I don’t think that my experience with your classmates should change your plan to teach - I love my job, and the days I go home questioning my life choices are very few and far between. :)

Frequently when I talk about work and purpose with my friends, it seems that I tend to get more satisfaction and fulfillment out of my work than people that work in other industries. I believe that God cares about the work we do and has a specific purpose for us in that work, and that my job right now is to be a white guy in a predominately black school and to care for kids. I don’t like some of my students on some days, but I always love you all, and I want you all to be kind people and be teenagers and adults that contribute to their community to create beautiful things, solve problems, and care for their neighbors.
It completely matters to me who all of my students are as people, which is why I have such a hard time ignoring annoying behavioral things some days. I would never want a teacher to let one my own kids make poor decisions because “that’s on them,” so I commit to the same for all of you.

As far as solving problems - real problems in our world, whether in government, engineering, writing, etc., are not confined to questions on a test, so my professional goal for my classes right now is to better reflect that in the tasks I have you perform. I have in no way attained that yet, but I believe it’s a matter of civil rights that I do what I can to make sure I give you more than a grade on a test that ultimately turns into a piece of paper that says you’ve graduated. I believe a high school (or even college) graduate that does not feel empowered to think about and create solutions to challenges in their lives or communities had been cheated by their school experience.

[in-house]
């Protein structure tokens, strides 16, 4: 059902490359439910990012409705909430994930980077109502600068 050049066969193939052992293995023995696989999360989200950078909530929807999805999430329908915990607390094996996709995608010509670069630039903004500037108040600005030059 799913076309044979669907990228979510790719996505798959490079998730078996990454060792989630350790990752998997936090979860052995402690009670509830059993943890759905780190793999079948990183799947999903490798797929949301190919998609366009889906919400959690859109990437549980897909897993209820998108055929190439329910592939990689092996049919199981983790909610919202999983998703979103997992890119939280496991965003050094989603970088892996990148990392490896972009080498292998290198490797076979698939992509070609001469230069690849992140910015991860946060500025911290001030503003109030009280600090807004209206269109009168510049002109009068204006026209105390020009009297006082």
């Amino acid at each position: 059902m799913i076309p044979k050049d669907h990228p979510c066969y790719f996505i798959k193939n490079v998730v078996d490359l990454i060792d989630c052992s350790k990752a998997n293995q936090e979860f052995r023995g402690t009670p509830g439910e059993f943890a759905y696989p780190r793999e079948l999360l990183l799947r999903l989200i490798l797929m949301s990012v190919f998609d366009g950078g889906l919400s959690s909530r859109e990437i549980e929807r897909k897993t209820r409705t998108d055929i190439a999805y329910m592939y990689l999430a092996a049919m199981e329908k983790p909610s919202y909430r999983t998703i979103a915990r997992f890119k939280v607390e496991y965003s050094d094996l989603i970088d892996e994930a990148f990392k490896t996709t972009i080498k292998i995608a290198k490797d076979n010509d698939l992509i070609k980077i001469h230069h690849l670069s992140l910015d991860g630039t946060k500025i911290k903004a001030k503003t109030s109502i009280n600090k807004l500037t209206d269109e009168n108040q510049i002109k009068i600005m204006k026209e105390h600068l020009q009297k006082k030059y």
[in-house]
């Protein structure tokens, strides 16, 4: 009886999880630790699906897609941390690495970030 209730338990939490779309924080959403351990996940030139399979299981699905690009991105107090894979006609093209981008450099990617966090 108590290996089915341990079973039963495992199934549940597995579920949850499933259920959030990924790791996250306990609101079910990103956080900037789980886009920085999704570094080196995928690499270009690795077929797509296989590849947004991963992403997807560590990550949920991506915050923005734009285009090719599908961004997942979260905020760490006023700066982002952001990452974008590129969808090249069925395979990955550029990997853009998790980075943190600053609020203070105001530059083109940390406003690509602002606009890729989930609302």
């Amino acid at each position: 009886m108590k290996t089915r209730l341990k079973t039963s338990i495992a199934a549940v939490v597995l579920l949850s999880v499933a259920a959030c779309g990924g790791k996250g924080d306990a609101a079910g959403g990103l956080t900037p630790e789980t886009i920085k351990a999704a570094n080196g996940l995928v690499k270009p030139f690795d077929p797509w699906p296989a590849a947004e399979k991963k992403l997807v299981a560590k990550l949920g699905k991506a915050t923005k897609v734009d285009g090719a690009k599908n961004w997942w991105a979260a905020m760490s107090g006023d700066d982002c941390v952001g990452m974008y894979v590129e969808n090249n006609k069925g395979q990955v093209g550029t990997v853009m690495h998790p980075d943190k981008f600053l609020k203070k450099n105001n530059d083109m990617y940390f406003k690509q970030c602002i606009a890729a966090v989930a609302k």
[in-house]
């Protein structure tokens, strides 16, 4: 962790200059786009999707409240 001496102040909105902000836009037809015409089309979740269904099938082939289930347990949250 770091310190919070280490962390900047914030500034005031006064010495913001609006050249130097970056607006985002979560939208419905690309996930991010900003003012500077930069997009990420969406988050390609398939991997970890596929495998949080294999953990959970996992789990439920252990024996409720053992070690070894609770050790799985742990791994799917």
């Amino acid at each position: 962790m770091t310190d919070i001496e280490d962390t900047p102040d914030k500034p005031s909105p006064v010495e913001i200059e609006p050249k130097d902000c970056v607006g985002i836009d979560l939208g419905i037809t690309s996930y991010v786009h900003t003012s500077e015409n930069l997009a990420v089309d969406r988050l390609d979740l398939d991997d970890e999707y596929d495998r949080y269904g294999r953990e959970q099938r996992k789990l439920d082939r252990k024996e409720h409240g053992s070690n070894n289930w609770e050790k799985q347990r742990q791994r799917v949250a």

To circle back to your question - how do I deal with the disrespect with snapping? Ultimately it comes down to the truth I get from the Bible in the creation account that humans are made in “the image of God,” which means to me that no matter how a kid is treating me, I have a responsibility myself to see them with that value. Everyone is worth a loving/caring action (as much as I can muster LOL). So I have people pray for me a lot about my relationships with my students, and I pray for you all and your relationships with each other, and God grants me the grace daily to start over. On a parent level, I have never seen my kids change their behavior and mature as a result of screaming and nagging, so I know that anytime I do that as a teacher it's really just to make myself feel better (and that’s an unhealthy path to emotional well-being). 

I make positive choices, such as intentionally looking out for students doing cool stuff, and do my best to avoid negative conversations about students.  

I hope you’ll reconsider your conclusion about the horrors of teaching, and whatever you do, I trust that you’ll continue showing care and thoughtfulness for others. I’ve found that you’ll feel much better about your life when you look back if you can measure how soft your heart is toward your relationships, rather than the things you’ve accomplished or the stuff you’ve accumulated.  

Have a great summer!

I know that you know that what we do as teachers matter - I was thankful today to get to communicate that to one my students.